My beest has a problem with relatively high torque on the drive shaft, probably caused by the legs rubbing against each other. This makes playing with it in the wind troublesome. Putting a weight on top makes the beest move more smoothly along the floor, but doesn’t address the torque issue. I think that using the wind-up rubber band, or a 3V motor with a connecting gear, is the best way to go. Please note, though, that the Otona no Kagaku troubleshooting page states that this problem is caused by connecting the legs in the wrong order to the crankshaft, so it may be fixable in most cases.
The mook consists largely of articles on Theo Jansen and his creations. There’s no real “history of the main topic” section this time, since nothing like the beests pre-dates 1990. There is one article on modern kinetic sculptures, a good 10 pages on mods to the Animaris and variations on Theo’s beests, and 10 pages on making the Japanino-driven bluetooth-enabled RC duo-Animarus. The hobbyist highlight corner has sculptures carved from toothpicks, a worm mechanism, and ships made out of recycled paper. There is one article on the mechanics and motion path of a Jansen linkage, and comparisons to how flesh-and-blood muscles move. Finally, there’s a 12-page manga on products that cause hair regrowth in balding men.
Links from the mook:
An unfortunate side effect of time is that after a while prices go up. When the putt put boat first came out in 2003, the Gakken kits ran around 1600 yen apiece. The first price bump occurred 18 months later, and by 2006 the kits were 2100 or 2200 each. The really big jump came on Dec., 2009, with the electric guitar, at 3675 yen, but the prices dropped a bit to between 3300 and 2950 since then. Because the kits have been fairly complex lately, the increased prices haven’t been that distracting. The Animaris Ordis Parvis, though, is 3500 yen and if you get it as an import in the U.S., it will probably be between $70 and $90. Are the Gakken kits worth this much money now?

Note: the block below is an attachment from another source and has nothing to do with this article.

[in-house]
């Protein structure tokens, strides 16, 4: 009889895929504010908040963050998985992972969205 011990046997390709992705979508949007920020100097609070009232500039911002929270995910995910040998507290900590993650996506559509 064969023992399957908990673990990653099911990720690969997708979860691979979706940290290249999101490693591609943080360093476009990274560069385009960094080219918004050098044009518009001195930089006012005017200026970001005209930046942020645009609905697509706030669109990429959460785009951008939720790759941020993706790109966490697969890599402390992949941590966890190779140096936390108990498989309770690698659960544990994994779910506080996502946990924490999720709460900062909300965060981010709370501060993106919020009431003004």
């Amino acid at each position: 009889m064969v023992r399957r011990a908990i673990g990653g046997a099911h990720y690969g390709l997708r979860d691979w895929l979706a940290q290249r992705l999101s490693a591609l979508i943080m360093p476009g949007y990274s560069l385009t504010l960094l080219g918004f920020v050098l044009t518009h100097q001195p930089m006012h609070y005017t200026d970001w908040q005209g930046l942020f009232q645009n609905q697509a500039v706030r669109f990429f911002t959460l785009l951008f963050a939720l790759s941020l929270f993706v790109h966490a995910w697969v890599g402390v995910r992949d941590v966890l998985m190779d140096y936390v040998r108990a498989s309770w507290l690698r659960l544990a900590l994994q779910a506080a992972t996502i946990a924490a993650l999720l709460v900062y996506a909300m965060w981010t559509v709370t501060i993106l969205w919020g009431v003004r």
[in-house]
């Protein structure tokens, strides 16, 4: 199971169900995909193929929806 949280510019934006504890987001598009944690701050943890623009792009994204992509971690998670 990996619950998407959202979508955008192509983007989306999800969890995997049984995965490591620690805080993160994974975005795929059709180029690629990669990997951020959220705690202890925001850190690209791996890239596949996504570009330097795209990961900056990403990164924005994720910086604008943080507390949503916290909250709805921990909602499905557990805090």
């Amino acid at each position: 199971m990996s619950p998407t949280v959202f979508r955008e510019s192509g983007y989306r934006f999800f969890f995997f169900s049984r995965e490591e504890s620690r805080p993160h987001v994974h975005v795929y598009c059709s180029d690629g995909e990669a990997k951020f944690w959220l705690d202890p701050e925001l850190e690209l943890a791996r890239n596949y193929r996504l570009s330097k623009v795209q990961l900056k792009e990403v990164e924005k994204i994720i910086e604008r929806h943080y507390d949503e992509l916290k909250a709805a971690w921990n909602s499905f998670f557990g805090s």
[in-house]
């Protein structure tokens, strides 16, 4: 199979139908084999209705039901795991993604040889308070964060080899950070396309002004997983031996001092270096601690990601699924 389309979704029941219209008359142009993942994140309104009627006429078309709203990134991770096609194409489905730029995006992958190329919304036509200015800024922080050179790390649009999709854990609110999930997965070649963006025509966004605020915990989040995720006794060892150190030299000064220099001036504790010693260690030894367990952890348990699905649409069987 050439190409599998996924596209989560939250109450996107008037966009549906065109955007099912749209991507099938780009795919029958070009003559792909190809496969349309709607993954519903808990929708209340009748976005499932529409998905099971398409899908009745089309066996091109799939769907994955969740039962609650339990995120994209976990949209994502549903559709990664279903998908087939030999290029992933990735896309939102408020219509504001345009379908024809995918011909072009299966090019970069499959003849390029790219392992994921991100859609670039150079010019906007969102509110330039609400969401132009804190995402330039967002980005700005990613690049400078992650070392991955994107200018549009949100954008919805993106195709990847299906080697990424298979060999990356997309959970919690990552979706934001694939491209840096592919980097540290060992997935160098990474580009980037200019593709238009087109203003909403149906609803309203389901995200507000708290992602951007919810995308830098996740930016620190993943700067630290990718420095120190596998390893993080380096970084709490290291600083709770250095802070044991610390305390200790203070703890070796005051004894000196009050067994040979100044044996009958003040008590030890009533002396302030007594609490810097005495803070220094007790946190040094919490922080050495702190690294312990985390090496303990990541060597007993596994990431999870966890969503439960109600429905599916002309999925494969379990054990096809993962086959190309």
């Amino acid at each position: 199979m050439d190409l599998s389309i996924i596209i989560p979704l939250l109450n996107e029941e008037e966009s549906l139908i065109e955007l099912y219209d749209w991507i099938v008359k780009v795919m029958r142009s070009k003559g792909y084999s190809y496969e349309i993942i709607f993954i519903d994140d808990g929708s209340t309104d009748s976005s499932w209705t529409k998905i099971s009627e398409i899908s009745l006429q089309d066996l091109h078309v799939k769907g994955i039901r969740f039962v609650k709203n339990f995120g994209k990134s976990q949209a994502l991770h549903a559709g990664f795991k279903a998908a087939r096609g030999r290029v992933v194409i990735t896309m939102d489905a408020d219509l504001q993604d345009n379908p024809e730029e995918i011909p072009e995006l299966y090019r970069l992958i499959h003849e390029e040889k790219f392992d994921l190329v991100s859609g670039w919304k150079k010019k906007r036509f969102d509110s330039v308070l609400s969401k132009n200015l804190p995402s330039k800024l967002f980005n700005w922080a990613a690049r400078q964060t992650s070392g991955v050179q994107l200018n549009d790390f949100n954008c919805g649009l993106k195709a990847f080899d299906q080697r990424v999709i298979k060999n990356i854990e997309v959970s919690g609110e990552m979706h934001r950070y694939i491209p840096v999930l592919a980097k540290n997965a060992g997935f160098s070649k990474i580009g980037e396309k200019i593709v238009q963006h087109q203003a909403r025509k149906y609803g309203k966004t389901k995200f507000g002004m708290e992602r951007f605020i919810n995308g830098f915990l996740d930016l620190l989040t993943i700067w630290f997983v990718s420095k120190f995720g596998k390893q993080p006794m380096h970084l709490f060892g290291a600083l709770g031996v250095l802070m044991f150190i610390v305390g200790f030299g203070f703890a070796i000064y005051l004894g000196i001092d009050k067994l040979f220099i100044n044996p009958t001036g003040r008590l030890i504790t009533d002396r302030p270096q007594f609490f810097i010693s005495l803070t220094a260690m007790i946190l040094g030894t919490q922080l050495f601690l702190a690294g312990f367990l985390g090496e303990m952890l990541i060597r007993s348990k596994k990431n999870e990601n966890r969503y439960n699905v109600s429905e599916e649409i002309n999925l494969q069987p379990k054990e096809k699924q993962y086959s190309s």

For the Animaris Ordis Parvis, the answer is “maybe”. If you have the Japanino, you can connect up a motor, solder in a bluetooth module on the Japanino, and play with the Animaris as an RC car.
But, for me, the kits are getting a little too expensive for what they include. The electric guitar suffers from an inability to stay in tune because the strings get stretched out of shape too quickly, so I can’t really play it much. The Edo Clock is noisy, with the ticking being really loud late at night, plus it needs to be readjusted to correct for the changes in daylight all the time. The origami lantern is nice, once you decide on the lantern cover to put on it, but if you have the Japanino, you can make the lantern yourself just by buying a $2-$3 tri-color LED. The Japanino is the only kit that I’m still using 8 months later. Bottom line is I think that it’s becoming more important now to decide in advance just what you want out of these kits. If you like learning about the science behind a specific kind of technology, and you like building stuff, these kits are still worth the price. If you’re looking for toys to play with, and things to kill time with, you’re better off just buying commercial products designed for specific tasks – such as a digital clock, a lava lamp, or a Gibson Stratocaster. What this means is that I’m buying the Animaris to be able to review it here. A few weeks from now, I’ll be trying to find a good home for it to make room on my shelves for things I really want to keep long-term.
On the other hand, the kits seem to be coming out less frequently. Originally it was 4 kits a year, at roughly 3-month intervals. But, it looks like there’s going to be a 6-month gap between kits 30 and 31. I don’t know what Gakken’s strategy is, but it may be one of fewer kits per year, with higher-quality, more expensive kits.